do you really need to tell people what to do with avocados?

Do you really need to tell people what to do with an avocado?

When the local grocery store was purchased, their ads changed. Historically, pictures of the product and the sale price were listed. Just the facts. Now, the use or medicinal properties are shared. Oranges are touted as being a good source of vitamin C.  Avocados are great for spreading on toast. But most shoppers already know that.

People look for unique perspectives or the specific information they are looking for. They don’t want to hear what they already know. And that’s the challenge for businesses. Providing useful or thought provoking information.

what is your customer experience?

Amazing customer service at the local high school

One of the local high schools recently held a plant sale. The kids learned how to grow plants from seed and sold the starts as a fundraiser. Upon arriving, I was greeted by one of the students who escorted me through the greenhouse. He showed me where each item I was looking for was located, put my selections in a box, escorted me to the check out, then put the plants in my car. The service was fantastic! I was so impressed, I shared the experience with family and friends.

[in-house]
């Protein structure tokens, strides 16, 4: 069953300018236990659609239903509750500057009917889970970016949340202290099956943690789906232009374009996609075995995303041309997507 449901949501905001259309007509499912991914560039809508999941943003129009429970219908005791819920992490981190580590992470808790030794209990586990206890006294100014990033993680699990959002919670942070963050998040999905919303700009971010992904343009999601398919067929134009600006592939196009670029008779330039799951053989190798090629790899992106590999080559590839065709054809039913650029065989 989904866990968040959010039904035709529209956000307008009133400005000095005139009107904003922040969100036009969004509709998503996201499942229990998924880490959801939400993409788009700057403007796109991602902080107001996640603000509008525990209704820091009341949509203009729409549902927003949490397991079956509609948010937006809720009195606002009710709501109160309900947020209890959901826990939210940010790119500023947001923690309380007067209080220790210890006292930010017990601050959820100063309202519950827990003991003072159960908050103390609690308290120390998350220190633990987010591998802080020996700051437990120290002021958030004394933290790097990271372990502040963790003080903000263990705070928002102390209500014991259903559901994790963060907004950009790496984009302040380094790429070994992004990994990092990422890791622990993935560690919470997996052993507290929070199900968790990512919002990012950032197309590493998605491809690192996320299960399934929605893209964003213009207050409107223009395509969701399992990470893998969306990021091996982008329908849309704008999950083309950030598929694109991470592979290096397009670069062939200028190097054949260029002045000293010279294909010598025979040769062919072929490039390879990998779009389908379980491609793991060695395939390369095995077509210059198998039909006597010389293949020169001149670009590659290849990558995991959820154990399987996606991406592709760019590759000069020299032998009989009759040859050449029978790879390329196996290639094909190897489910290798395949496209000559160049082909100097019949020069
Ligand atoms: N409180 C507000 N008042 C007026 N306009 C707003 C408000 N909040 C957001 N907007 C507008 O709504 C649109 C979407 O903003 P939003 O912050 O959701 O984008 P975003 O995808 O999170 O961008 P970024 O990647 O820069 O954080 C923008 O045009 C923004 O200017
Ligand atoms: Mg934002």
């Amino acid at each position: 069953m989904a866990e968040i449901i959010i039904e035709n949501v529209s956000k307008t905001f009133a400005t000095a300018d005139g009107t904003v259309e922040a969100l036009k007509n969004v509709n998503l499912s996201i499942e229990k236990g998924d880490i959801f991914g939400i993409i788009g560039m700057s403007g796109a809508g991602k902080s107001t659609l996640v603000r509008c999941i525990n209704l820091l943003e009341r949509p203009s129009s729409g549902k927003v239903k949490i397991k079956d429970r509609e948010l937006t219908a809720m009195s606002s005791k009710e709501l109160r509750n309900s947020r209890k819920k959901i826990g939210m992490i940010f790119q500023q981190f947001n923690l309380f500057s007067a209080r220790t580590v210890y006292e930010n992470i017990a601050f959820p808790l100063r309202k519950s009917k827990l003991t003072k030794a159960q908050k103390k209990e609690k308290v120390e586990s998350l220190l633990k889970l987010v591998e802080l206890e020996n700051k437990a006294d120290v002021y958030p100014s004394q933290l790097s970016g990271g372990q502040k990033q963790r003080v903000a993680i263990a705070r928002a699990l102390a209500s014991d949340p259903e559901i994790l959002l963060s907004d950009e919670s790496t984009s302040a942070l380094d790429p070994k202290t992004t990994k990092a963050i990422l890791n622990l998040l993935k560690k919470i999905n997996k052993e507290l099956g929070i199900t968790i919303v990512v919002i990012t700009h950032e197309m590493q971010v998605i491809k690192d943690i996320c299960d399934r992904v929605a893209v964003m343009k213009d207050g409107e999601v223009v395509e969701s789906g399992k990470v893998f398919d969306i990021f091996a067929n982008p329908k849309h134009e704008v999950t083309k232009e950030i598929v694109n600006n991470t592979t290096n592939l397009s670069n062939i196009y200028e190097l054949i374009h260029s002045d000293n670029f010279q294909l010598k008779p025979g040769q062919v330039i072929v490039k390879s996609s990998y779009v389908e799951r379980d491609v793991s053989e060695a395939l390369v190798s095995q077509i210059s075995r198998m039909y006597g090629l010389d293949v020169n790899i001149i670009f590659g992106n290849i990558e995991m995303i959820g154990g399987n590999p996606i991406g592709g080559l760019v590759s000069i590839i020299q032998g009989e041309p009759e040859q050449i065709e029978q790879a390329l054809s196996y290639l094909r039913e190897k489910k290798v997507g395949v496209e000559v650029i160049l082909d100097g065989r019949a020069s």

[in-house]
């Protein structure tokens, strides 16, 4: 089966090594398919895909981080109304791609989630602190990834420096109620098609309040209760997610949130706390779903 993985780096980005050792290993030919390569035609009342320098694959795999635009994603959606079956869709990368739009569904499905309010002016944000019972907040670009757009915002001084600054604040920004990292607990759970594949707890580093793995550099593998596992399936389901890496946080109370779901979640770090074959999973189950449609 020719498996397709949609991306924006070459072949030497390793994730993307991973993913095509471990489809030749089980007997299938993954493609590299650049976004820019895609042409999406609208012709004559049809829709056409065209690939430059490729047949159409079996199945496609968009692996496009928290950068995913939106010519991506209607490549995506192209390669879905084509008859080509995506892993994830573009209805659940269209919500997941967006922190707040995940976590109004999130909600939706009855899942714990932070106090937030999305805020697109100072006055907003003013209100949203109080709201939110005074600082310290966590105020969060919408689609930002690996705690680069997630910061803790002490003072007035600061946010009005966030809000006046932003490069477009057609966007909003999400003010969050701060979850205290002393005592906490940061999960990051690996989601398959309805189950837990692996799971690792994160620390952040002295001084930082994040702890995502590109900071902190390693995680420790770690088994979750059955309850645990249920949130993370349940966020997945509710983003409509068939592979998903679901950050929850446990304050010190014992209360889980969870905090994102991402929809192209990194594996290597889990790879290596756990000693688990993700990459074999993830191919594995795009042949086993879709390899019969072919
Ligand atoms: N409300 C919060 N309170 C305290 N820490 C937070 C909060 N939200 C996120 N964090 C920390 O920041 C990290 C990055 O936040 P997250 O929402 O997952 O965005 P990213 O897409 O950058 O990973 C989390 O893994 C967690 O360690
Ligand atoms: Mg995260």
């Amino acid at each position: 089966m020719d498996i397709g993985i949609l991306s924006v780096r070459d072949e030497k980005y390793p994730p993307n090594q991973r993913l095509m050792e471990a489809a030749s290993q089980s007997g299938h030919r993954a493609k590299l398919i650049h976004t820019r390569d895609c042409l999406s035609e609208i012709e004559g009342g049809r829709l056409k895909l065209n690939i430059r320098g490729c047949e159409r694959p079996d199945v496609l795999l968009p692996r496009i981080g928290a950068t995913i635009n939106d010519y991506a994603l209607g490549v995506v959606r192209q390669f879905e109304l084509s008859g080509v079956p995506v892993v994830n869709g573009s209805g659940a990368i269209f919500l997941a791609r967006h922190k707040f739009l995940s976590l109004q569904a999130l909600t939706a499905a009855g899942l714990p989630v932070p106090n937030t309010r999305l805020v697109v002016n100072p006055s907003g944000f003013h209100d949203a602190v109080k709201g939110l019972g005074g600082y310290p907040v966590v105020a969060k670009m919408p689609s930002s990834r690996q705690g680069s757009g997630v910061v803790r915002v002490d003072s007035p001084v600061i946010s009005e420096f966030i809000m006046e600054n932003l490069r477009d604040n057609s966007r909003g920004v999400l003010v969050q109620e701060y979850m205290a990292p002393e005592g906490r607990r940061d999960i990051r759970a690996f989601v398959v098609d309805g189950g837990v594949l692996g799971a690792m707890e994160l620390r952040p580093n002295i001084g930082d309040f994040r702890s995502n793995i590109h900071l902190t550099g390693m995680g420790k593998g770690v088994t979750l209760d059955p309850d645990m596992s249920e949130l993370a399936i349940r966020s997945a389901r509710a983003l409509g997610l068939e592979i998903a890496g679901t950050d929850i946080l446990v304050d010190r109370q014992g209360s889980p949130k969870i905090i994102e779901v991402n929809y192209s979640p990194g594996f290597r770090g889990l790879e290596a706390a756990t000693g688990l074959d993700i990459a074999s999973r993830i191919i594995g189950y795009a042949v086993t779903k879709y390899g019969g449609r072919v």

Creating raving fans is easy to do. And it starts with amazing customer service.

How are you creating amazing customer service in your business?

change isn't always good

Are businesses ceding customers to third parties?

A lot has changed through the pandemic. And as a result, many implemented new systems to serve the customer better.  In some cases, those systems introduced a third party between the business and the customer, who now controls a significant portion of the experience. And doesn’t allow for purchasing or making reservations a guest, without a profile being completed.

At some point, “you may like this” recommendations may be made to the customer. Will that lead them elsewhere? Is having a third party controlling the experience (and collecting their data across a range of companies) better for the business or the third party? And does that system make life better or worse for the customer?

we've always done it that way means it is time to change

Change. Are you getting the results you want?

The local grocery store was acquired a few weeks ago. And all the expected changes are underway. Will they kill the business? Time will tell. The store never sold farm raised fish before. Now it does. It never used to sell canned goods with lots of things that can’t be pronounced. Now it does. The produce section was extensive and turned over rapidly so everything was really fresh. That seems to be changing too.

People shopped there because the store did the work for them.

That’s the thing in business. Customers choose to spend their money in places where they see value. Where their needs are being met. When those conditions change, the customer base changes. It’s up to leadership and owners to decide whether the outcomes of the changes are the ones they desire.

is bureaucracy getting in the way of solutions?

Is bureaucracy getting in the way of solutions?

A massive development is going in on the major road to the freeway. The project is developing an area that was previously undeveloped, requiring all sorts of new infrastructure. As part of the development, the road completely closes for 15 minutes, cars are let through then it closes again. If you hit the closures wrong, you’ll spend 30 minutes waiting for each back and forth trip.